The best way to assess tomato paste’s quality is to use it before it goes bad. Jars of tomato paste that haven’t been opened in months won’t probably spoil, but they might after being opened. A pot that still has a few months to go on its shelf ought to be usable, and it may still be helpful after five to seven days if it has already been opened.
How to Store Tomato Paste?
The three most popular packaging choices for tomato paste are cans, glass jars, and tubes. The storage advice is practically the same for each. If it hasn’t been opened, keep the container away from heat sources in a cold, dry place. Also, remember that a glass jar shouldn’t be exposed to direct sunlight. The ideal storage location for tomato paste is a kitchen cabinet or pantry.
Ensure the cabinet or shelf isn’t adjacent to an oven or a radiator. After opening the container, the tomato paste should be tightly covered and kept in the refrigerator when not in use. Glass jars or tubes don’t pose an issue, but cans are more challenging to seal.
For sealing things, cling film, or a plastic bag with a rubber band work well. Pour the leftover paste alternatively into a glass jar or another airtight container. You are well aware that tomato paste doesn’t last very long. Fortunately, we can extend its shelf life by several months with additional work.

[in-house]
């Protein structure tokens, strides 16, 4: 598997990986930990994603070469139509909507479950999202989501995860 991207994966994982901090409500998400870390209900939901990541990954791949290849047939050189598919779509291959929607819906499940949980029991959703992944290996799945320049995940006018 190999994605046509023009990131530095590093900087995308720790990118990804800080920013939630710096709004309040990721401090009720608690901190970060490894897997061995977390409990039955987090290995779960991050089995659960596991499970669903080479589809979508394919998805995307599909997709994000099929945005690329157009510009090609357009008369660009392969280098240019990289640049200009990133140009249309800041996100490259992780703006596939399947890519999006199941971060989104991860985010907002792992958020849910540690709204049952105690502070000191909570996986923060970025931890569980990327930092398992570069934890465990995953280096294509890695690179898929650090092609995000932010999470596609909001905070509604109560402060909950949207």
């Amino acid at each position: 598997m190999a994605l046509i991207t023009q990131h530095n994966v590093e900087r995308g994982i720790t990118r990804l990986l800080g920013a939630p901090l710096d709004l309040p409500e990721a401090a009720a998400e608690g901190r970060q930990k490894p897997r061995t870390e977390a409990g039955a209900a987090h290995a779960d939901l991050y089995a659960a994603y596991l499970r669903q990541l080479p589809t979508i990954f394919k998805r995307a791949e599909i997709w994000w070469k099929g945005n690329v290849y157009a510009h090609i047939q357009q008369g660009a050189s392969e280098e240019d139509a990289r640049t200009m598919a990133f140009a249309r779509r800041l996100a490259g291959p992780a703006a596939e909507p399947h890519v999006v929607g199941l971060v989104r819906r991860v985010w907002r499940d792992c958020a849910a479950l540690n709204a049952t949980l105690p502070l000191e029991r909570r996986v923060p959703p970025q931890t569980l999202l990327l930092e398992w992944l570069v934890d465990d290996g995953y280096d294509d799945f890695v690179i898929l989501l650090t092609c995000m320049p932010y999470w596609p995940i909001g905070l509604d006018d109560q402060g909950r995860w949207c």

Can you Freeze Tomato Paste?
Tomato paste may undoubtedly be frozen, and the quality declines as you defrost the paste, which is a drawback. Fortunately, tomato paste is frequently used in prepared foods, so this minor alteration barely registers. There is a better technique than simply putting the leftover paste in a freezer-safe container and putting it in the freezer. Now, freeze the food in ice cube trays. Ice cube trays make freezing simple, and clean-up is minimal.
This is how you do it: Paste should be placed in the tray. Once the cubes are set, place the tray in the freezer and let it sit there for a few hours. Place the cubes in a freezer bag after removing the tray from the freezer. If you like, add a label with your name and the date. The freezer bag should be placed there. Simple, yes? The only thing left to do after the process is complete is to wash the ice cube trays.
Unopened cans of tomato paste should be stored in a cool, dry area away from heat and light. Keep glass jars out of the sun and the heat. Once opened, tomato paste needs to be stored in the refrigerator. Use it no later than two weeks from the time you receive it. The leftover paste can also be placed in an airtight container and kept in the refrigerator for subsequent use. You don’t want to risk it getting ruined by bacterial development.
How to Use Tomato Paste?